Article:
UPDATE (Dec. 2017): The ACLU of Massachusetts launched the "What a Difference a DA Makes" campaign to highlight the key role the state's district attorneys play in determining the effectiveness and fairness of the criminal justice system. Learn more about the impact of district attorneys and how to get involved by visiting DAdifference.org.
More than eight-in-ten voters think Massachusetts needs to reform its criminal justice system, according to a first-of-its-kind poll released today by the ACLU of Massachusetts. Eighty-eight percent (88%) of voters think Massachusetts should work to change the criminal justice system so that people are not treated differently based on who they know. Eighty-four percent (84%) of voters think Massachusetts should work to change the criminal justice system so that people are not treated differently based on their race.
View findings of survey prepared by Anderson Robbins Research
Fewer than half (48%) of Massachusetts voters think the state's criminal justice system is working, with huge majorities of all races and across ideological perspectives believing that the criminal justice system works differently for different people, according to the poll, the first-ever in Massachusetts about the public perception of District Attorneys and criminal justice.
"This poll shows clearly that Massachusetts voters feel the criminal justice system is biased and ripe for reform," said Carol Rose, Executive Director of ACLU of Massachusetts. "For far too long, the system has given preference to the connected and the wealthy, and Massachusetts voters say it's time for change. At the ACLU of Massachusetts, we remain committed to fighting for racial justice, ending over-incarceration and ensuring a fair justice system for everyone."
Voters' attitudes about the criminal justice system were affected when informed about the major impact District Attorneys have on the workings of the criminal justice system. Nearly eight-in-ten (79%) voters say a commitment to racial justice is an important quality for a candidate for District Attorney, ranking that commitment higher than the 65 percent who list prior experience as a prosecutor as a key quality for DA candidates.
The ACLU poll will inform a new voter education campaign set to launch this fall. The campaign, called "What a Difference a DA Makes," will be launched by the ACLU of Massachusetts and allied groups, and will seek to build voter awareness on the life-changing power wielded by District Attorneys, and how voters can hold District Attorneys accountable and encourage them to make fair and just decisions.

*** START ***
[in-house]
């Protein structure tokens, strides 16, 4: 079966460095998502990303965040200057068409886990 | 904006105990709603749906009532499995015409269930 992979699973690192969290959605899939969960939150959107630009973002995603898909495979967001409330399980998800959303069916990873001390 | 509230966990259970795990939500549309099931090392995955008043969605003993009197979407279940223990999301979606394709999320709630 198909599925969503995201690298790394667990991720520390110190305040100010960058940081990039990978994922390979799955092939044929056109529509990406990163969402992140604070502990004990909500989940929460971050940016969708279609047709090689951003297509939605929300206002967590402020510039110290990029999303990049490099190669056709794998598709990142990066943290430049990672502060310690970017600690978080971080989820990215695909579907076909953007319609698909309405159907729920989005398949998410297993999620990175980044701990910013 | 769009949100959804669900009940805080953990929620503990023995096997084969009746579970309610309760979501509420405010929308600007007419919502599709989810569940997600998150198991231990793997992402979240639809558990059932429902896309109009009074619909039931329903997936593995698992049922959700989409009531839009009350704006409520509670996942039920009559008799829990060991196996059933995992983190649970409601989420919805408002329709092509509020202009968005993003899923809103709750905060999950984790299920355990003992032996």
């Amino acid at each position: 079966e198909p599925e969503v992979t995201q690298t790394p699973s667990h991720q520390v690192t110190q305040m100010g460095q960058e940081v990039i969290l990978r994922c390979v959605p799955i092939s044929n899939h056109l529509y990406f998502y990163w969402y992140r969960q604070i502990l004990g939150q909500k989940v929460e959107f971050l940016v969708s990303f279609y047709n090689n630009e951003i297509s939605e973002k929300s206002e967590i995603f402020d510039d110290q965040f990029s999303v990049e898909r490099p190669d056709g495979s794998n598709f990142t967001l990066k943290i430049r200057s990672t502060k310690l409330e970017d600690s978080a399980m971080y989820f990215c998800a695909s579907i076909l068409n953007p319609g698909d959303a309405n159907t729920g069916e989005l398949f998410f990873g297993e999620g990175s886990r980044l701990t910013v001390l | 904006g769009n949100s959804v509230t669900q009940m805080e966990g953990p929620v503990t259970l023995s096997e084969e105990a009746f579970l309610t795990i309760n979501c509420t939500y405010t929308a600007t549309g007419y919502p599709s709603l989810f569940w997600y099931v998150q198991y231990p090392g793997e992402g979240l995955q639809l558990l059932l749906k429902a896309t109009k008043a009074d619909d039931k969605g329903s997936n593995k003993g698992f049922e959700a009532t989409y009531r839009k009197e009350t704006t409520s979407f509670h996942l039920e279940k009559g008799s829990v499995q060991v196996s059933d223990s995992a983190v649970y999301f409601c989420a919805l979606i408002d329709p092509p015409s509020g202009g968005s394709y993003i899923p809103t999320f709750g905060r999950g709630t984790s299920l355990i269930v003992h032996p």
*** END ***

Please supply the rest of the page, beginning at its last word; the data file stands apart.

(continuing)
The data shows that Massachusetts voters currently have limited knowledge of the power and budgets of District Attorneys, and few realize that DAs are accountable only to voters, with little in the way of checks-and-balances in between elections. Half of the registered voters believe individual District Attorneys have only a minor or insignificant impact on the functioning of the criminal justice system—and almost four-in-ten (38%) did not know that District Attorneys are elected and accountable only to voters. After hearing facts about the everyday impact that District Attorneys can have on individual lives and in communities, 81 percent of voters say they are more likely to pay attention to their local District Attorney race in 2018.
"This poll shows there is a clear opportunity to increase voter engagement in District Attorney races," said Rahsaan Hall, director of the Racial Justice Program at the ACLU of Massachusetts. "Voters want more racial and social justice in the criminal justice system—and District Attorneys play a dominant role in making this a reality."
The survey, conducted by Anderson Robbins Research, interviewed by telephone 618 Massachusetts registered voters. It has a margin of error of +/- 4. The statewide telephone survey was preceded and informed by two focus groups held in Waltham, MA.
Survey prepared by Anderson Robbins Research
Less than half of voters think the criminal justice system is working, and nearly three-quarters think it works differently for different people.
Massachusetts voters broadly agree that there is a race and income bias in the criminal justice system.
Half believe individual DAs have only a minor or insignificant impact on the criminal justice system.
Nearly four-in-ten do not know that DAs are elected.
Voters are much more likely to pay attention to DA elections after hearing facts about their power and autonomy.
Voters see a commitment to racial justice as a more important quality in a DA than experience as a prosecutor.
About the survey
Telephone survey conducted by trained professional interviewers from a central, monitored location
618 Massachusetts registered voters
May 30 - June 2, 2017
Slight weights were applied to ensure the sample accurately reflects the demographic profile of Massachusetts voters statewide
Margin of Error
±4 at the 95% confidence level for the entire sample; the margin of error for subgroups is higher
Some data may not add to 100% due to rounding